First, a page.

- 00:00:27 – Introduction
- 00:03:03 – Fare-thee-well to Paul!
- 00:05:51 – The Cardboard Kingdom
- 00:28:41 – All Summer Long
- 00:44:11 – Be Prepared
- 01:06:46 – Wrap up
- 01:08:09 – Contact us
“It puts the rust in rustic”
On this episode of the Comics Alternative’s Young Readers show, Gwen and Derek discuss summer 2018 new releases, all geared to middle-grade readers. The first text, edited and illustrated by Chad Sell, is The Cardboard Kingdom, released by Random House Graphic. Readers learn about the lives and dreams of a group of neighborhood kids in short stories written by Jay Fuller, David DeMeo, Katie Schenkel, Kris Moore, Molly Muldoon, Vid Alliger, Manuel Betancourt, Michael Cole, Cloud Jacobs, and Barbara Perez Marquez. The second text they discuss is Hope Larson’s All Summer Long from Farrar Straus Giroux. And finally, Gwen and Derek review Vera Brosgol’s long-awaited memoir, Be Prepared, released by First Second Books.
They start by reviewing a comic that demonstrates the experimentation that is currently taking place in the young reader category: Chad Sell’s edited collection of connected short stories, The Cardboard Kingdom. Set in a suburban neighborhood and featuring a truly diverse and engaging group of young kids, these stories show how imagination can function as a coping device. Young reader short story collections are not entirely new. Random House has also supported the Comics Squad series, edited by Jennifer Holm and a rotating cast of co-editors, that have included themed volumes on “Recess,” “Lunch,” and “Detention.” However, this short story collection boast only one artist, Chad Sell, and is presented as a cohesive narrative, with authors identified only at the end of the text. As such, the comic has a more cohesive feel, rather than a collection of fundamentally different stories that are linked only by theme.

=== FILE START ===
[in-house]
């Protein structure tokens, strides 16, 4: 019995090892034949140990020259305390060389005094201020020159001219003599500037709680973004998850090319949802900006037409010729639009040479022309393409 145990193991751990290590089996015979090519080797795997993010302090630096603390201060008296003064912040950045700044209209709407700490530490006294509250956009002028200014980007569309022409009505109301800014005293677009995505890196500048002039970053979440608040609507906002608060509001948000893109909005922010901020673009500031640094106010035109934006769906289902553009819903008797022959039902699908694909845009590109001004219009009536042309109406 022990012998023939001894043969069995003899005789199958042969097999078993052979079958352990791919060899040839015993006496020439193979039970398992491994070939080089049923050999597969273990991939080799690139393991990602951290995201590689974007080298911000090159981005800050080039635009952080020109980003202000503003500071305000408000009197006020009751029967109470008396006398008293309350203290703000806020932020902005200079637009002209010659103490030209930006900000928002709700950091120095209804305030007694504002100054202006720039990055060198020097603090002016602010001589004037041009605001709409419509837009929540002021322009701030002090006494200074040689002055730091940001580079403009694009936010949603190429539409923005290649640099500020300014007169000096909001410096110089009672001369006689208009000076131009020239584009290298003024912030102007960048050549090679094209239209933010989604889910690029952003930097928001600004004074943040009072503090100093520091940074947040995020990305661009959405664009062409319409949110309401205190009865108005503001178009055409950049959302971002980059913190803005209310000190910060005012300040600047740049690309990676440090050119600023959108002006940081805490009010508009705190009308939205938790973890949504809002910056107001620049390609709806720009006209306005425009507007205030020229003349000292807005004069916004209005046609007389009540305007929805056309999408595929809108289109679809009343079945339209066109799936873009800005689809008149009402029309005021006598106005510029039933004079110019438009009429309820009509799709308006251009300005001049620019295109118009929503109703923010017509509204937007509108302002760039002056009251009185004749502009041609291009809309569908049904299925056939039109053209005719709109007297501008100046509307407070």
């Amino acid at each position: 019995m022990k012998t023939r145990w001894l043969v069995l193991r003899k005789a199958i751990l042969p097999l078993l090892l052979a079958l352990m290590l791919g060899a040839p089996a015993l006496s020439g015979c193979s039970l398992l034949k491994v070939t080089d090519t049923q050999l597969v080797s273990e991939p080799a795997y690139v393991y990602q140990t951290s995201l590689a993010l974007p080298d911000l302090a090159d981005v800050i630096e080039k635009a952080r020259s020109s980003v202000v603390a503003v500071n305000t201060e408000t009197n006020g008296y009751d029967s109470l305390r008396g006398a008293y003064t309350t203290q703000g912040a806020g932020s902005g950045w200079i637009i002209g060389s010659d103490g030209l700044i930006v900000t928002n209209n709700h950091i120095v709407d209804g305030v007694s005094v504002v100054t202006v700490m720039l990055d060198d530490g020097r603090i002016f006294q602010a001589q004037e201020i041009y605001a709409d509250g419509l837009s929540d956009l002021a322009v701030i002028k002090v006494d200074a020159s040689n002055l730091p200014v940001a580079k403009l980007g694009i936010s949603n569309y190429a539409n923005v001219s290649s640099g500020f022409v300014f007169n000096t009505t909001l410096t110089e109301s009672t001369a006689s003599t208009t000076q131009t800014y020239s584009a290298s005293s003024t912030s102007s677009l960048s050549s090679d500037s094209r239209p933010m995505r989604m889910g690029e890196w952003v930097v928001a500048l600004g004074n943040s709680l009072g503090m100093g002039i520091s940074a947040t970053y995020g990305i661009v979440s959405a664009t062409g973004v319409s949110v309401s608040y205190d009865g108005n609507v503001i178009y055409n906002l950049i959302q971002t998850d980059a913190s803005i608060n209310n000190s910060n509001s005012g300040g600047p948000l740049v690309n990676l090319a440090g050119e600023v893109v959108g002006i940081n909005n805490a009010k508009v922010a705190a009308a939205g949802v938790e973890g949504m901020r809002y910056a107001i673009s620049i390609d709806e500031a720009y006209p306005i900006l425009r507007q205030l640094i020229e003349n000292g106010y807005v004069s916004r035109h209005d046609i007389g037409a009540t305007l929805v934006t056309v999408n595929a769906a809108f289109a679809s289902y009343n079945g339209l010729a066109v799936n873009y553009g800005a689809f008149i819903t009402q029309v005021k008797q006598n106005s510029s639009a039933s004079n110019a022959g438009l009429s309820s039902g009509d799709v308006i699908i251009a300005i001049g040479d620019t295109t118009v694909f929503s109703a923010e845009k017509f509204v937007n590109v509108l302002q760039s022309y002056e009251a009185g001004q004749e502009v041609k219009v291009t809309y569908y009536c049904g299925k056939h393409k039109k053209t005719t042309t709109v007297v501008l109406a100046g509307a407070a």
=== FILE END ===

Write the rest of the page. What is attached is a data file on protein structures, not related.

After that, Gwen and Derek check out Hope Larson’s All Summer Long. This is the story of a 13-year-old, Bina, and her attempts to find meaning over the course of a summer. Growing up, she had been used to spending the summer with her best friend Austin, but during this particular summer, Austin goes off to soccer camp, leaving Bina to fend for herself. And part of this fending includes Austin’s aggressive older sister, Charlie. This is a book all about growing up and finding your way over the course of significant life changes.
Finally, Gwen and Derek discuss Vera Brosgol’s Be Prepared. This memoir focuses on the summer between 4th and 5th grades, when she attends Russian summer camp in the hope of finding friends with whom she will have something in common. The opening vignette in the novel focuses on young Vera’s sense of cultural and economic isolation: as an immigrant from Russia and the daughter of a single mom living in a prosperous east coast suburb, she is often slow to pick up on the latest trends — such as American Girl dolls — and unable to approximate the lavish birthday parties that her classmates’ parents are able to throw for their children. At the end of the school year, Vera listens to the plans that her friends are making, attending girl scout camp, taking vacations to faraway destinations…and she feels left out again. However, at the Russian Orthodox church that she attends, Vera learns from Ksenya, a Sunday school friend, about Orra, a Russian heritage camp, and she is certain that it will not only be fun, but will give her something to talk about with her school friends in autumn. While the experience is certainly life changing, it nonetheless becomes something quite different than what Vera had expected.